It took about three weeks of enthusiastically hunting through my family history before my mother happened to mention it to my Auntie Gwen. "Oh! Let's have a look," she said, taking my folder off me. Then she filled in half a dozen names, where I had question marks and took me yet another generation back.

My great-auntie might have been the youngest, but she and her husband had been the first in the family to buy a car. In their youth, they used to spend weekends visiting all of those relatives living in the Welsh valleys. Over cups of tea and bara brith, she and her cousins had talked long and hard about their mutual ancestors.

The next time I saw her, Auntie Gwen took out of her handbag a list of addresses and telephone numbers. They were ready for me in Wales. She'd already called them. There had been relatives traipsing all over the graveyards of Blaenafon, taking photographs and noting down dates on the stones. The information kept on coming.

This is just one example of why you should ask questions of everyone in your family. Their age means nothing, if they were the one to have the conversations with those long gone. Plus it's worth noting that, in my own family, it's definitely not the eldest who has the most details. It's me, as I've been the one researching it all for twenty years!

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Hunting Through your Family Archives

A rich seam of information lies in old photographs, certificates and keepsakes.

Photo: CertificateIt may be that your family members have exhausted their own memories, but that doesn't mean that they have nothing left to share. They could well be sitting on a huge source of data, which is just waiting to be copied into your family tree.

Every time someone is born, gets married or dies, an official certificate marks the occasion. This records all of those names and dates for which you have been looking. So has your relative got any of those lying around?

There are other instances which produce documentation. Baptisms and other religious rites of passage; academic qualifications; admissions into workplaces or the army; medals; deeds to a home; insurance forms; transfer deeds; the list goes on. If it was important enough for someone in your family to keep a copy, then it may well have personal information that may add to your family tree now.

Photograph albums are invaluable. These put faces to those distant names and, moreover, may prompt further memories from those showing you. Frequently people write on the back of images, telling you who is pictured, where it was taken and the date. You will want copies of them all.

Family Bibles or other religious books might yield a surprising amount of information. It used to be common for all births, marriages and deaths to be recorded in the front of a Bible. Did your great-grandmother do that? If so, then you have yet more data to add to your history. Even if that isn't the case, then these books were often awarded during a rite of passage. Is there a note on the fly-page telling you who received this Bible?

Similarly, keepsakes might include an inscription or other clue to when or how they came to be in the family. For example, a ruby wedding anniversary ornament, which once belonged to your great-grandparents, tells you that they were married for at least forty years.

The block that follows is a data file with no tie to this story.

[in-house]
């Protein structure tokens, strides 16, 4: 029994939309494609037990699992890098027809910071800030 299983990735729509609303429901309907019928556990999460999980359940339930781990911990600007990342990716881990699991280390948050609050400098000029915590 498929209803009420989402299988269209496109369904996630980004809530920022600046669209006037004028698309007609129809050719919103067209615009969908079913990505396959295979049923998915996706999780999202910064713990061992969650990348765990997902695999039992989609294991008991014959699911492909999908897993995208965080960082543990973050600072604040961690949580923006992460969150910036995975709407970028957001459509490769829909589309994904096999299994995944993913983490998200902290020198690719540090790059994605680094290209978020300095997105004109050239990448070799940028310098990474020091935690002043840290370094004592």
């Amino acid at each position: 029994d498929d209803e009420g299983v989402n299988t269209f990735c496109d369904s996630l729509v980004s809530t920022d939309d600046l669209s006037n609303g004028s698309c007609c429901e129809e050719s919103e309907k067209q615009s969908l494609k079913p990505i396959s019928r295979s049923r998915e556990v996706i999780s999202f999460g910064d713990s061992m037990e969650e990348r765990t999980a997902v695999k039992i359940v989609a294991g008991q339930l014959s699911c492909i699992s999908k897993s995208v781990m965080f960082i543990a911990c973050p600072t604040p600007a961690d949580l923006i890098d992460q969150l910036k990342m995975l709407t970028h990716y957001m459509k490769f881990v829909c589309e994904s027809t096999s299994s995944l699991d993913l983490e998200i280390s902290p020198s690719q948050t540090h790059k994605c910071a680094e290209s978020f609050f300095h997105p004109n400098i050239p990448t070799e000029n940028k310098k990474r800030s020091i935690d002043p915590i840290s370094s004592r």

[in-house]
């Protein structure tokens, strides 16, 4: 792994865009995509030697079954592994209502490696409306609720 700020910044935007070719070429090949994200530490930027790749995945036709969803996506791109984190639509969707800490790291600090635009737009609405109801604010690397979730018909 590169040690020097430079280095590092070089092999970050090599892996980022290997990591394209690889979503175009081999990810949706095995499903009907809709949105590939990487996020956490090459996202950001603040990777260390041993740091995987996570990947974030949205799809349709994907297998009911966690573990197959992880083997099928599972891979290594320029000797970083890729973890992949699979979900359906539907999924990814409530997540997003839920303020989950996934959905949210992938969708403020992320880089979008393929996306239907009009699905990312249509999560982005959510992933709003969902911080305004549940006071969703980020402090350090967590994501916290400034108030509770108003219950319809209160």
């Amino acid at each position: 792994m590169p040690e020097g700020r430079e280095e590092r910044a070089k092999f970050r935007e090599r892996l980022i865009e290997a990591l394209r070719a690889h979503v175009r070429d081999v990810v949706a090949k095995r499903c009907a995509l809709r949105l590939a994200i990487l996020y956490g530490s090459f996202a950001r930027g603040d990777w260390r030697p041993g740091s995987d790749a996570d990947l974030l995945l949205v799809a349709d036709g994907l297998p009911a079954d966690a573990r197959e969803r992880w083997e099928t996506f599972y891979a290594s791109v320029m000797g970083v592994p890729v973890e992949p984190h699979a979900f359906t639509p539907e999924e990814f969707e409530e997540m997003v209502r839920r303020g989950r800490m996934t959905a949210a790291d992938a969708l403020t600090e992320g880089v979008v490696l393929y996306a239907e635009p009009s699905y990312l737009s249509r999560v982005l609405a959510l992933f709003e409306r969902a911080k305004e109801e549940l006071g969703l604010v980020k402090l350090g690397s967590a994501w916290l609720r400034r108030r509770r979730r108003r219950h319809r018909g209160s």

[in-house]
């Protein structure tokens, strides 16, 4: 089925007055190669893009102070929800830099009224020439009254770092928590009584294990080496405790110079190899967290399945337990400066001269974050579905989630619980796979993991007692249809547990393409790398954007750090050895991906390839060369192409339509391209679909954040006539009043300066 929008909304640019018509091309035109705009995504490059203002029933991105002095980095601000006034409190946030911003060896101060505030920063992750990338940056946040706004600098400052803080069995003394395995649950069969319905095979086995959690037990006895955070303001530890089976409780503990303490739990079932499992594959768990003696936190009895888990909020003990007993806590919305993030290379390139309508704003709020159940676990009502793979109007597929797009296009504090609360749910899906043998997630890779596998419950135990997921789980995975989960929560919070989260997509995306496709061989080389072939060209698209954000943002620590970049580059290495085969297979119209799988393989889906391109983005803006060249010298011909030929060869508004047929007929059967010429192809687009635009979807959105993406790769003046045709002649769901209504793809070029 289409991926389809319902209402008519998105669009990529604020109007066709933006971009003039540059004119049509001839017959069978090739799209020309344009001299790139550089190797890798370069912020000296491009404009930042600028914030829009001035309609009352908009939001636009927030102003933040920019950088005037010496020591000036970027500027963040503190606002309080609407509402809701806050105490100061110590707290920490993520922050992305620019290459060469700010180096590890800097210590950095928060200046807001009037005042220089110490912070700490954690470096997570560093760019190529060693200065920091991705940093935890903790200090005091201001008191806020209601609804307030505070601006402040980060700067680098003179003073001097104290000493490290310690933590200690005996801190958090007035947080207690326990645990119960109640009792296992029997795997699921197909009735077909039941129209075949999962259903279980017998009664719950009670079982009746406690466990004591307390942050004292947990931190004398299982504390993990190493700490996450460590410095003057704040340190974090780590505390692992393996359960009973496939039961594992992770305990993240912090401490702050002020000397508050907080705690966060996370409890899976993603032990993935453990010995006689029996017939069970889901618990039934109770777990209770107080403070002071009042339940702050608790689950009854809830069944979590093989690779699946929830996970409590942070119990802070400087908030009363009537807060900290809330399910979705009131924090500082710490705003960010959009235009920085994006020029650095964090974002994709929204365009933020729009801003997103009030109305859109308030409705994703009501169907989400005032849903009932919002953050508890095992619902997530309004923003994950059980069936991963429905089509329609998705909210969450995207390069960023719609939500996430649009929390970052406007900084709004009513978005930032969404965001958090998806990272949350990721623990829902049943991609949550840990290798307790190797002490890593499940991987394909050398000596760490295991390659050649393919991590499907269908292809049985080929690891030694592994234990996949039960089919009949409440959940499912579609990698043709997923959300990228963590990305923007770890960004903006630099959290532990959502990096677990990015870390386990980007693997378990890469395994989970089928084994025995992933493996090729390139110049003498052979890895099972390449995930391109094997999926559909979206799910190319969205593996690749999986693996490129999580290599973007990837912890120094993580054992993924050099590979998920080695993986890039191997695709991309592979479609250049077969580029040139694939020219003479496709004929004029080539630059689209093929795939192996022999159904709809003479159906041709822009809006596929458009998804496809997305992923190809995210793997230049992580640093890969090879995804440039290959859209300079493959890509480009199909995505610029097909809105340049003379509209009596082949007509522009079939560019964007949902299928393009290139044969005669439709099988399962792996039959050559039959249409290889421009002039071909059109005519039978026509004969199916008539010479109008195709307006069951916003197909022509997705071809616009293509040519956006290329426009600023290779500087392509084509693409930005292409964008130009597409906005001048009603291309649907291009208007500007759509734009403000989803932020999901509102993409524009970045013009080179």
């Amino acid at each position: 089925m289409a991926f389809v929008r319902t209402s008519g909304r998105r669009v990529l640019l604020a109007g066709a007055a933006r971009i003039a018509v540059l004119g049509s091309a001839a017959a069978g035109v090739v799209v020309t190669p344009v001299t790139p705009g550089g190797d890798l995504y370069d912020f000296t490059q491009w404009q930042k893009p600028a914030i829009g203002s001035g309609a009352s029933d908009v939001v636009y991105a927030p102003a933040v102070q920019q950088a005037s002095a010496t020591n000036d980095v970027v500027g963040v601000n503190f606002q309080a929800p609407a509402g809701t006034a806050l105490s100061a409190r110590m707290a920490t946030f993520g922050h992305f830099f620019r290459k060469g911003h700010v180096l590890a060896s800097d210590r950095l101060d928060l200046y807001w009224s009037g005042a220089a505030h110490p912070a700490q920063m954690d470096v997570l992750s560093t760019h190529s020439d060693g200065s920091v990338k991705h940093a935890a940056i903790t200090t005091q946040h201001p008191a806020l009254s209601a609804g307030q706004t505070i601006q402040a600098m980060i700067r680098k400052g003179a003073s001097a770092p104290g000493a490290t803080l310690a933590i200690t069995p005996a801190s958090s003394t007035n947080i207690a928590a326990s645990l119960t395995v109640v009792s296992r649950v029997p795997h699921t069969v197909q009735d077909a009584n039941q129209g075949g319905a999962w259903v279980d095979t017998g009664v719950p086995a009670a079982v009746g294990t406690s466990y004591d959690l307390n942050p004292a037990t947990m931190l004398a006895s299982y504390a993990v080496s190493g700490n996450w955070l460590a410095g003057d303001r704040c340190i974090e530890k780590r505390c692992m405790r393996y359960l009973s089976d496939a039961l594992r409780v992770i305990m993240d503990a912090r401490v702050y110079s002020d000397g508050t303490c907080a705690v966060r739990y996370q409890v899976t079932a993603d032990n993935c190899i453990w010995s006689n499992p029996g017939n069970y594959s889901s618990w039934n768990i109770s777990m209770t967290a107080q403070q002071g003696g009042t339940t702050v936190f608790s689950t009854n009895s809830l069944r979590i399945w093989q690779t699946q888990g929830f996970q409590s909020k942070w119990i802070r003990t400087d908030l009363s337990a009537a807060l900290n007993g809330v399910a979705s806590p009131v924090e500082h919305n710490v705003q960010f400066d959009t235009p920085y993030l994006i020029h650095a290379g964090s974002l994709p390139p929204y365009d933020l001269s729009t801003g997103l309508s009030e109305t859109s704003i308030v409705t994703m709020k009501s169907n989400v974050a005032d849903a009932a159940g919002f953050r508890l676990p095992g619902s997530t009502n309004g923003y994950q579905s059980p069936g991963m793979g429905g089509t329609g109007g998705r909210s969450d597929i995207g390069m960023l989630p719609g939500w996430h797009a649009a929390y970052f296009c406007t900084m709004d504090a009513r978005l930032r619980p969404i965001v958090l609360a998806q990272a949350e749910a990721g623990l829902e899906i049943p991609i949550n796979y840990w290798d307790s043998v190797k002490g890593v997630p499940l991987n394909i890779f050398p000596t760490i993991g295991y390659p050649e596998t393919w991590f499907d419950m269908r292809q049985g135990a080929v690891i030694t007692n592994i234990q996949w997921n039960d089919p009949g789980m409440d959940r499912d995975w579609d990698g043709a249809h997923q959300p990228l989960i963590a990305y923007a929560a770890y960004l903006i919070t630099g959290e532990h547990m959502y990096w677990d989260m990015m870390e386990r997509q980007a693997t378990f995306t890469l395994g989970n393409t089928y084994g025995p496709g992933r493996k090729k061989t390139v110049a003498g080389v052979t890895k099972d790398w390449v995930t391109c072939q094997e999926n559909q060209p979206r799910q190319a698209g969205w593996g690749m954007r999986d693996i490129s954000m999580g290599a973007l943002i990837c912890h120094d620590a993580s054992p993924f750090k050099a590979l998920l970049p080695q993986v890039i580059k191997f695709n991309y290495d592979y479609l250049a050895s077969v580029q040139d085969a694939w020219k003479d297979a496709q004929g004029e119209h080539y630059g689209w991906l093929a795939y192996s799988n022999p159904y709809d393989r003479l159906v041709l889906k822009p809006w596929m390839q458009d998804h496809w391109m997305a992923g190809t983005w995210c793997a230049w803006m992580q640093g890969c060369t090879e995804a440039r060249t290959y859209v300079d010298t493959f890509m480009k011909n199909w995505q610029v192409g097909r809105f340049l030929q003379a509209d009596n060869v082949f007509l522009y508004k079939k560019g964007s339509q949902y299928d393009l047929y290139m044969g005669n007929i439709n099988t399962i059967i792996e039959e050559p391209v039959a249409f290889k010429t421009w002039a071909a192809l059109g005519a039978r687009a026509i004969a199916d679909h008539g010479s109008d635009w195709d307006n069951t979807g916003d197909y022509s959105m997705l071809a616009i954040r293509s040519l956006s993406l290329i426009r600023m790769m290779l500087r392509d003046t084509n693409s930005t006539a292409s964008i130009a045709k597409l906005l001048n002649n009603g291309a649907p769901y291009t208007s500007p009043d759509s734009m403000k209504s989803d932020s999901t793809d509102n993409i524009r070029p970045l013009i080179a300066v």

It's all simply a matter of hunting through the accumulated documents and heirlooms, then connecting the dots to see how they can inform your research.

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Learn how to safely preserve your genealogy data. Create treasures to pass onto the next generation.

Sorting the Wheat from the Chaff

Not everything that you're told is as truthful as it might seem. But make a note of even the most unlikely information.

In my experience, most people are flattered to be asked about their life stories. The elderly in particular are well aware of their own mortality. This is their big chance to have their say and tell their lives, as they would wish them to be remembered.

An alarm bell should ring up right there. You are receiving highly subjective, possibly censored versions of events. They wish to be the heroes of their own stories and that's fine. But bear in mind the inherent, probably unwitting bias, when you're recording the details on your database.

Over time, memories also fade. This is especially true of hearsay; that is those incidents and events passed on second hand. You might be listening to an elderly person recount details, which he or she was only half listening to as a child. Just as in the game of Chinese whispers, those snippets might well be skewed beyond anything that can be called reality.

However, you should still record it all. In amongst the padding, there could well be a kernel of truth, which helps validate something later. As you progress with your research, the truth will eventually out and you will see more clearly what was being told.

For example, I was once told by an uncle that my family had historically been extremely wealthy. We were Scottish nobility with a fortune behind us. One of my ancestors had been an inventor from the Isle of Eeley, but his son had drunk and gambled the money away.

It took years for me to work out the truth behind this partially remembered tale. It turned out that there was an ancestor from Dailly, in Scotland, but she was neither nobility nor rich. (Had a Scottish accent caused Dailly to be misheard as Eeley?) Her grandson had been an inventor and he'd gained a comfortable amount of wealth. But he'd also run up a lot of personal debt and eventually ended up in prison for fraud.

There had been glimpses of truth in the family lore passed down via my uncle, but there was also a lot of chaff. Someone somewhere had tried to make us seem more heroic than we had been, including covering up a crime with a dash of Byronic decadence.

Chinese Whispers and Gossip Merchandise

Family History: A Sensitive Subject?

You should be aware that amongst the historical gems, you might also be disturbing skeletons in the cupboard.

Photo: Skeleton in the CupboardAs the years go by, society changes and so does its moral code. Things which once would have caused great shame to the family (baby out of wedlock; mixed race marriage) might now seem quite passe.